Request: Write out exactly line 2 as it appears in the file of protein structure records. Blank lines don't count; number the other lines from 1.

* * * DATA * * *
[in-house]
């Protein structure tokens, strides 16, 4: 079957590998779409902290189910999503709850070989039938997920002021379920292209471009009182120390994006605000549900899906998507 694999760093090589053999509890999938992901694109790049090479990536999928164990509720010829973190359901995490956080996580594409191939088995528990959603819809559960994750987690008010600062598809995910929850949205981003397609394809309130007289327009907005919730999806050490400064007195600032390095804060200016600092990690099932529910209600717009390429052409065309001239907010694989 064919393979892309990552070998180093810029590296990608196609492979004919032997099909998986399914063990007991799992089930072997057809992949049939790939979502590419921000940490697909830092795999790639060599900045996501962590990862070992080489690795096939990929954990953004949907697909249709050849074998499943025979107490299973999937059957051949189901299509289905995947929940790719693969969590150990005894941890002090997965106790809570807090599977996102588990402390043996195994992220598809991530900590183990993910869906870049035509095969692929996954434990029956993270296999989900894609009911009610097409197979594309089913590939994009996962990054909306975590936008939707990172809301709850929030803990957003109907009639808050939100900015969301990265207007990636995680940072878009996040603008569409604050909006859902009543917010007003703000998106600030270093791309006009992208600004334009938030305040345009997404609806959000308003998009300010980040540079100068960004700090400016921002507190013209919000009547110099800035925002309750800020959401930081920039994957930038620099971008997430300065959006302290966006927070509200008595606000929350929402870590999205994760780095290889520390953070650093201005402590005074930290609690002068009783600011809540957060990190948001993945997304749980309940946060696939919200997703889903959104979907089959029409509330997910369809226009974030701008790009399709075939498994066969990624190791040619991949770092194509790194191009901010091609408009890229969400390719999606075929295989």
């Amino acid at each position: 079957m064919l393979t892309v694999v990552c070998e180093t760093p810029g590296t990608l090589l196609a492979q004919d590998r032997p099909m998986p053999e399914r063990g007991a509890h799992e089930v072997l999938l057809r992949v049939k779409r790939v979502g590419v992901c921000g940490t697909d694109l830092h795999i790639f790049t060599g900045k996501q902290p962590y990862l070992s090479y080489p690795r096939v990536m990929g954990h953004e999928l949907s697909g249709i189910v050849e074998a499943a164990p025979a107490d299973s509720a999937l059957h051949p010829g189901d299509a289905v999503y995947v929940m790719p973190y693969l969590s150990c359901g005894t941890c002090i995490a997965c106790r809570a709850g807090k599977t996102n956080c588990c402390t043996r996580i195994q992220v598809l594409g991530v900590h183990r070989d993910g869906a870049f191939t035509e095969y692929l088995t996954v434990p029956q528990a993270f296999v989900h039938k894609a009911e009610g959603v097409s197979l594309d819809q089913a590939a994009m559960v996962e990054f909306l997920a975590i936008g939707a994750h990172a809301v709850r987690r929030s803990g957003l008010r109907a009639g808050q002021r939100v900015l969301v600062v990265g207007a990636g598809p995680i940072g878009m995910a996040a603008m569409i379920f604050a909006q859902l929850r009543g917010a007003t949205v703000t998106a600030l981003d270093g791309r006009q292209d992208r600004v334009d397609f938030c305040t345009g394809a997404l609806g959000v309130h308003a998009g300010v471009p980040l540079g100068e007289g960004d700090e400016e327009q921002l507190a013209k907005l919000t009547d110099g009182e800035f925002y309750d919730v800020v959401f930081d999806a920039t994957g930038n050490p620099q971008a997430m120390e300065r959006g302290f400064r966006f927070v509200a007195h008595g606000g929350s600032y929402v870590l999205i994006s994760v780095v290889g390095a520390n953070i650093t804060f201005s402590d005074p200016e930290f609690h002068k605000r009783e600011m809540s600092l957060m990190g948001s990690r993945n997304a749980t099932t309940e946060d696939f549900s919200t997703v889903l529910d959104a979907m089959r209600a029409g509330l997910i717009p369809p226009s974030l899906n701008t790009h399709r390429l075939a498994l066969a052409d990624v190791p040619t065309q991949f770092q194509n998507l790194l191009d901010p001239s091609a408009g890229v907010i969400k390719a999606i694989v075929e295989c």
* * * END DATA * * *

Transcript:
């Protein structure tokens, strides 16, 4: 079957590998779409902290189910999503709850070989039938997920002021379920292209471009009182120390994006605000549900899906998507 694999760093090589053999509890999938992901694109790049090479990536999928164990509720010829973190359901995490956080996580594409191939088995528990959603819809559960994750987690008010600062598809995910929850949205981003397609394809309130007289327009907005919730999806050490400064007195600032390095804060200016600092990690099932529910209600717009390429052409065309001239907010694989 064919393979892309990552070998180093810029590296990608196609492979004919032997099909998986399914063990007991799992089930072997057809992949049939790939979502590419921000940490697909830092795999790639060599900045996501962590990862070992080489690795096939990929954990953004949907697909249709050849074998499943025979107490299973999937059957051949189901299509289905995947929940790719693969969590150990005894941890002090997965106790809570807090599977996102588990402390043996195994992220598809991530900590183990993910869906870049035509095969692929996954434990029956993270296999989900894609009911009610097409197979594309089913590939994009996962990054909306975590936008939707990172809301709850929030803990957003109907009639808050939100900015969301990265207007990636995680940072878009996040603008569409604050909006859902009543917010007003703000998106600030270093791309006009992208600004334009938030305040345009997404609806959000308003998009300010980040540079100068960004700090400016921002507190013209919000009547110099800035925002309750800020959401930081920039994957930038620099971008997430300065959006302290966006927070509200008595606000929350929402870590999205994760780095290889520390953070650093201005402590005074930290609690002068009783600011809540957060990190948001993945997304749980309940946060696939919200997703889903959104979907089959029409509330997910369809226009974030701008790009399709075939498994066969990624190791040619991949770092194509790194191009901010091609408009890229969400390719999606075929295989």